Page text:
Five South Koreans were kidnapped while driving in a Mexican border city, police and embassy officials said Tuesday, and their captors reportedly are demanding a $30,000 ransom.
Gunmen seized the four men and one woman as they rode in a car on July 14 in Reynosa, across the border from McAllen, Texas, police commander Noe Hinojosa said.
The South Korean Yonhap news agency reported the captors falsely identified themselves as police, a common practice among criminals in Mexico.
Hinojosa said officials were investigating, but had no leads in the case.
He said the kidnappers had demanded a US$30,000 ransom to free the group.
A South Korean Embassy spokesman, who gave only his family name Kim for security reasons, said the ransom had not been paid. He said the kidnapped group had been looking into working in Mexico, but he didn’t have details.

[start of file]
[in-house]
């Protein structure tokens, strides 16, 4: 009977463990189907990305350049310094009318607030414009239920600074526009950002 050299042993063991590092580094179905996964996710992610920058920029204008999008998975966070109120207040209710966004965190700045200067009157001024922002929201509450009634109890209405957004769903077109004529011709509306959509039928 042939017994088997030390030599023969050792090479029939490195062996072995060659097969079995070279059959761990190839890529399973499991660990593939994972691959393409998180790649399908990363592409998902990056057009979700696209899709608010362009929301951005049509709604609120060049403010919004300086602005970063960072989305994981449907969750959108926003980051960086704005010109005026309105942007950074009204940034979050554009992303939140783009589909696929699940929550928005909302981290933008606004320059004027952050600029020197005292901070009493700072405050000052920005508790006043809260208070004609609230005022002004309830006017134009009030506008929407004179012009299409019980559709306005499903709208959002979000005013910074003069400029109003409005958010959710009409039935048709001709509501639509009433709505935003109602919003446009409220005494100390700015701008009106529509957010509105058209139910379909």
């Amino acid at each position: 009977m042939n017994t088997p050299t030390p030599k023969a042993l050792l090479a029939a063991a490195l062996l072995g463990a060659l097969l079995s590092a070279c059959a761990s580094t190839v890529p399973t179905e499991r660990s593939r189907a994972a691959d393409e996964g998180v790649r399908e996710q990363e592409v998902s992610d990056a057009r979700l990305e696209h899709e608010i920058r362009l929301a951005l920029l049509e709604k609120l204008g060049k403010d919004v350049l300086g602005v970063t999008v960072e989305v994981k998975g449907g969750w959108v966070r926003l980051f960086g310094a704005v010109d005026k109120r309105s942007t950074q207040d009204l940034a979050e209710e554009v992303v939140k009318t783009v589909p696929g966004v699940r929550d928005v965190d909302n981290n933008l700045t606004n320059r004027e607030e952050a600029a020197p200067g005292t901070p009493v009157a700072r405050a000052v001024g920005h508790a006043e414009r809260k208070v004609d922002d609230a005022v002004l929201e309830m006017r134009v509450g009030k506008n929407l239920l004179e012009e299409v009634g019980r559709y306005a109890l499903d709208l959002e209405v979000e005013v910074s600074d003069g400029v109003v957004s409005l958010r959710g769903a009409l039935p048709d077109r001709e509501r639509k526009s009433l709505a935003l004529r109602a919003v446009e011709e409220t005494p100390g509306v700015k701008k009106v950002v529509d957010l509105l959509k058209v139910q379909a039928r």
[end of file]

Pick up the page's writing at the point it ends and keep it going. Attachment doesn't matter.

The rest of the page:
South Korea’s Foreign Ministry said in a statement that the five were alive, but Kim said officials were still trying to confirm that.
South Korean President Lee Myung-bak instructed his top security adviser to make the “utmost efforts for a quick and safe return” of the kidnapped victims.
Thousands of South Koreans work in Mexico, many of them running import businesses or assembly-for-export factories.
Mexico has one of the highest rates of kidnappings for ransom in the world. Many abductions are never reported to police, in part for fear officials themselves might be involved or that they would bungle a possible rescue.
In October, Spanish businessman Jose Maria Sanchez was kidnapped, prompting international media coverage and intense pressure from the Spanish and U.S. governments.
Three days after he was taken from a seaside restaurant, Sanchez was found wandering along a highway outside Tijuana, his hands still bound and his eyes blindfolded.